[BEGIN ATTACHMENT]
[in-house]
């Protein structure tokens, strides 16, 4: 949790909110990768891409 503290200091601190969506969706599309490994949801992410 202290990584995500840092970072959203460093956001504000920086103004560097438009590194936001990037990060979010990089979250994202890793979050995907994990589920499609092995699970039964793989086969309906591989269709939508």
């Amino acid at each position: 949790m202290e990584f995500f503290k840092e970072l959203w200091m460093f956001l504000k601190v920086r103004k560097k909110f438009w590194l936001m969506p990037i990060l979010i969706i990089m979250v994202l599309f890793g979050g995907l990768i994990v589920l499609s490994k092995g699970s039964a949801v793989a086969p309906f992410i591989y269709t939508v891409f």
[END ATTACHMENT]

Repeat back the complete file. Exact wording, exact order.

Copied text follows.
[in-house]
């Protein structure tokens, strides 16, 4: 949790909110990768891409 503290200091601190969506969706599309490994949801992410 202290990584995500840092970072959203460093956001504000920086103004560097438009590194936001990037990060979010990089979250994202890793979050995907994990589920499609092995699970039964793989086969309906591989269709939508």
């Amino acid at each position: 949790m202290e990584f995500f503290k840092e970072l959203w200091m460093f956001l504000k601190v920086r103004k560097k909110f438009w590194l936001m969506p990037i990060l979010i969706i990089m979250v994202l599309f890793g979050g995907l990768i994990v589920l499609s490994k092995g699970s039964a949801v793989a086969p309906f992410i591989y269709t939508v891409f």